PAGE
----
Yesterday, I was on my way to visit my…well, technically my step-grandmother-in-law, but since that’s a mouthful, I just call her Bubby Lola. She lives in a town about two hours away, and I found myself driving and listening to the Interdenominational Protestant Service of Worship at Marsh Chapel (part of Boston University, streamed on NPR). Wedding, a haunting and beautiful poem written by Amos Wilder, was read as part of the sermon.
I share it here as part of the series February Beautiful.
Brother and sister in this world’s poor family,
Jack and Jill out of this gypsy camp of earth,
Here is where the injustice is greatest
And you feel it obscurely,
And you have a right to storm within yourselves
And seek sanctuary in one another’s shabbiness.
This boy and this girl with all their abandonment and futility,
Folly and dereliction,
Whirled from ignominy to ignominy,
Condemned to all the wretched chores of the community-
O tribute of forlorn humanity! Come for his benediction whom they have
And somehow sense that they touch- what?
God, the Higher, all that they have missed:
Innocence and mercy and compassion.
Poor lad, scoured from humiliation to humiliation,
Pressed by dirt and danger, squalor and exhaustion,
And bred in blasphemy and the poison of men’s bitter spirit,
And the maudline imaginations of their lust;
Where else could it end but in this makeshift marriage?
And well may you storm within yourself,
at the same time that you feel the awe of it
God and the devil both have a hand in joining you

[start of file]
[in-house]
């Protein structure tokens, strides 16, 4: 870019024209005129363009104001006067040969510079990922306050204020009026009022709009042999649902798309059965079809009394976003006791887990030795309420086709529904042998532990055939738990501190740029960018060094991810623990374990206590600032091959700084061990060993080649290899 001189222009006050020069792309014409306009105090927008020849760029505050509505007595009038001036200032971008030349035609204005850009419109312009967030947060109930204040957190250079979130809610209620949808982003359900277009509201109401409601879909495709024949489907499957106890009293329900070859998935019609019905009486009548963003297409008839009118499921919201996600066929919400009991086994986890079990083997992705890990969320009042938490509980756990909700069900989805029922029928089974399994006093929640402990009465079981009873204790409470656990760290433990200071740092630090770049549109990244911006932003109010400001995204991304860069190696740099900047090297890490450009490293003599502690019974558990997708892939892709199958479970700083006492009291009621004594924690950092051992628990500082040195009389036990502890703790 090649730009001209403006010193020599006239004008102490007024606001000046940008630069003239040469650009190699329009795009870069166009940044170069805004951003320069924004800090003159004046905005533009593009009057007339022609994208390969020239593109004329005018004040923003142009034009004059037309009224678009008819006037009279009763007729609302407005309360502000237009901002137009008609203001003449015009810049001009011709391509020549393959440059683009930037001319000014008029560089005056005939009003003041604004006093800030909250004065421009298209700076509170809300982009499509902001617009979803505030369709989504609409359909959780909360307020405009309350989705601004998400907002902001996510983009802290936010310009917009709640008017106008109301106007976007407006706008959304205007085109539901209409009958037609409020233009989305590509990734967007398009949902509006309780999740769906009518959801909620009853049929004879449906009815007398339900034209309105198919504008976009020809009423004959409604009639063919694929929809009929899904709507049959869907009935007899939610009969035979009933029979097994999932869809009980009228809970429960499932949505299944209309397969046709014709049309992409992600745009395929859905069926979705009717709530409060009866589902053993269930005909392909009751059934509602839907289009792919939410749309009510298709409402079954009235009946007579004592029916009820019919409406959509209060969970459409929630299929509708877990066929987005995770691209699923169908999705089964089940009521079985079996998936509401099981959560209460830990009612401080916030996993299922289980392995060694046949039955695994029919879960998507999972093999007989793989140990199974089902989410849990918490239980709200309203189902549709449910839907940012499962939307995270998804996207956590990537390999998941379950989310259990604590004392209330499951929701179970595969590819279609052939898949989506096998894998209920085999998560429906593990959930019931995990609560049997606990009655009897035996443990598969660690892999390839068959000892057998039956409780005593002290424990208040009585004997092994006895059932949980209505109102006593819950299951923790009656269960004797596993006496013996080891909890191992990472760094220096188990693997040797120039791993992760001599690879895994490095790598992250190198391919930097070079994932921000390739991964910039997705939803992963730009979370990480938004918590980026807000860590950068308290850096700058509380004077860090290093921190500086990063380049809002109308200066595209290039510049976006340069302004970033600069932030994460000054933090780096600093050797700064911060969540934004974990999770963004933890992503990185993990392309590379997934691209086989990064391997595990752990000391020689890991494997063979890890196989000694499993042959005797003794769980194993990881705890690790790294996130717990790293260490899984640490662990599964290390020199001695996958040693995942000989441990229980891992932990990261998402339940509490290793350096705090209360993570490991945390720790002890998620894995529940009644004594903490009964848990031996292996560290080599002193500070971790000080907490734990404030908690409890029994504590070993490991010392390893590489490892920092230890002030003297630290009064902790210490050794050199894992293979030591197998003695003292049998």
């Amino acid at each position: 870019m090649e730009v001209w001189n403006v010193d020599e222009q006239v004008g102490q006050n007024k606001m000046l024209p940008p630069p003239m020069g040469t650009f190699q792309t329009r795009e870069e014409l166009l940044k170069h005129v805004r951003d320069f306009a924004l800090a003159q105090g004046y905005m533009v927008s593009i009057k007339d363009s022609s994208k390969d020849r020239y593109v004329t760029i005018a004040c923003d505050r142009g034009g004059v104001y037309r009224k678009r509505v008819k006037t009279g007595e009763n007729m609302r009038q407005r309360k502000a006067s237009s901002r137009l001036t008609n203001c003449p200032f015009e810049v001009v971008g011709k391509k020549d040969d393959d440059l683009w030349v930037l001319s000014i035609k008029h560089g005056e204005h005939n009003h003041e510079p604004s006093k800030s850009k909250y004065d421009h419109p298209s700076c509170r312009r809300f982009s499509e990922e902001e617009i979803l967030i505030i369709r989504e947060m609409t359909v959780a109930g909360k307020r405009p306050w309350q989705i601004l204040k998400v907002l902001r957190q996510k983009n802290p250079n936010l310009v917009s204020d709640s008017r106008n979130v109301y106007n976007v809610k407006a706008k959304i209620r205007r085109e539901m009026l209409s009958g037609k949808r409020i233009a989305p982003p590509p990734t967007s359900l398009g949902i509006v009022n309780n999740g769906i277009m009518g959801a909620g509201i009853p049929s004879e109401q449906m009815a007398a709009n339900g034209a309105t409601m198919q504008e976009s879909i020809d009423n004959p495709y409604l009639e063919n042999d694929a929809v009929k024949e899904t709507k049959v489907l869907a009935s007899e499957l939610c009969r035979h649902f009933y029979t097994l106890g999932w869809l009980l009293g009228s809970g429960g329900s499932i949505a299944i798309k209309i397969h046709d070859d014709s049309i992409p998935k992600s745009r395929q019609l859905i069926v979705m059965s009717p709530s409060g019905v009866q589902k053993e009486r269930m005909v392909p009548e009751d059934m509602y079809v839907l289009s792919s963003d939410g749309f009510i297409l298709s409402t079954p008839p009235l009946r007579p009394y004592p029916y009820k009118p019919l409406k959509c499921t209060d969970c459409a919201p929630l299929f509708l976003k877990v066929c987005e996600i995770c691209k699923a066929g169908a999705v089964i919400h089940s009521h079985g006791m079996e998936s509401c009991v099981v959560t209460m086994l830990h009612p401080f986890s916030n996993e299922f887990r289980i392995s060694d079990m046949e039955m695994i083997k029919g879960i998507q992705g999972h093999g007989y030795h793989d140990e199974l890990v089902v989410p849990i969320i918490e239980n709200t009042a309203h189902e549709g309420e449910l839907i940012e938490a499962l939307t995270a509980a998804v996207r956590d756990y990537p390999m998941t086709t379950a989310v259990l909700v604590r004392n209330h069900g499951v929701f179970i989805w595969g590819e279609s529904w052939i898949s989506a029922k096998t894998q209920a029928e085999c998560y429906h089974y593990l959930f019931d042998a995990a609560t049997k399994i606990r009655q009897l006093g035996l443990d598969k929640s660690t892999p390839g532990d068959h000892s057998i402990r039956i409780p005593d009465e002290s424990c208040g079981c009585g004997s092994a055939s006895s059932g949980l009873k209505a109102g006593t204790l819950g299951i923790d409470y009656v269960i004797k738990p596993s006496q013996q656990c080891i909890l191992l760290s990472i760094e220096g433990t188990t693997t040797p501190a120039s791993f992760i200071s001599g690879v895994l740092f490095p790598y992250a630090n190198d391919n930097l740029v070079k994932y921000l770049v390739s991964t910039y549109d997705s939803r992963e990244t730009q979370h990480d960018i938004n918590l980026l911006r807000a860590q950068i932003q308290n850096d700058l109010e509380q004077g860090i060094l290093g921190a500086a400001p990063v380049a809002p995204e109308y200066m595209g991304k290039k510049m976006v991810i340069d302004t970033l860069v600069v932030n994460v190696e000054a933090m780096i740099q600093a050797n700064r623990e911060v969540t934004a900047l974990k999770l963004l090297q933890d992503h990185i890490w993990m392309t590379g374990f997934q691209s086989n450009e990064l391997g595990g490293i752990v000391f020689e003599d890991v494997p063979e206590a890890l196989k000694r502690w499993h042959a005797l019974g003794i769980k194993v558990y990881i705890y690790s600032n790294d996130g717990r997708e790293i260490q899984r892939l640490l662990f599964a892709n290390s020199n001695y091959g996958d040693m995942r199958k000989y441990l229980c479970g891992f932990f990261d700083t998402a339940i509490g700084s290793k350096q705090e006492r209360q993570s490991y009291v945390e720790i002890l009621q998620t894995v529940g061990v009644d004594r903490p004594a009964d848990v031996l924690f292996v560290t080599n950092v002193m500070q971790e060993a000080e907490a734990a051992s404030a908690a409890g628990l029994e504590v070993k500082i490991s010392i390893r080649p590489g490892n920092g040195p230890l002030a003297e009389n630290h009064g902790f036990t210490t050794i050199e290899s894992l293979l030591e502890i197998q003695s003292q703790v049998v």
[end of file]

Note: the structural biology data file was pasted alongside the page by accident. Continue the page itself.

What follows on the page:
And you are hardly at fault.
Poor sister in our earth’s poor family,
Stupid and stupified and hallowed all at once,
Poor creature of poor moments,
How else could it come out but in the tumble of that first assault,
And yet God has put his finger on even this.
No bridesmaids nor flowers for you,
The groom hasn’t given you these.
You came in an old coat.
One of the gang is best man and witness,
The boy minister goes through with it,
And there is no shower as you go out.
The sleigh waits outside in the heavy snowfall.
It is movie night in the village, and no one
is about to spy you at the parsonage,
And so you go off in the blizzard to the lumber camps.
This is all the world gives you.
But the Son of Man of the wedding feast haunts such occasions
and understands you.
He can turn water into wine and such shame and loss into gain
In some world some time;
Lucy Hanks bore Nancy seven years before her marriage feast.
The Son of Man knows too well what the hells are,
and the dumb wonderings and sicknesses of the soul,
And he is the only one who does know.
So endure these gust and whirlwinds of the night until the morning breaks.
I heard the organ roll behind the snowfall
and saw in it the confetti of the heavenly bride chamber,
Glimpsed the sons of the bride chamber rejoicing
In that City which is full of boys and girls playing in the streets thereof,
Before the Father whose face the angels of
little children do always behold.
The Healing Waters: Poems 1943.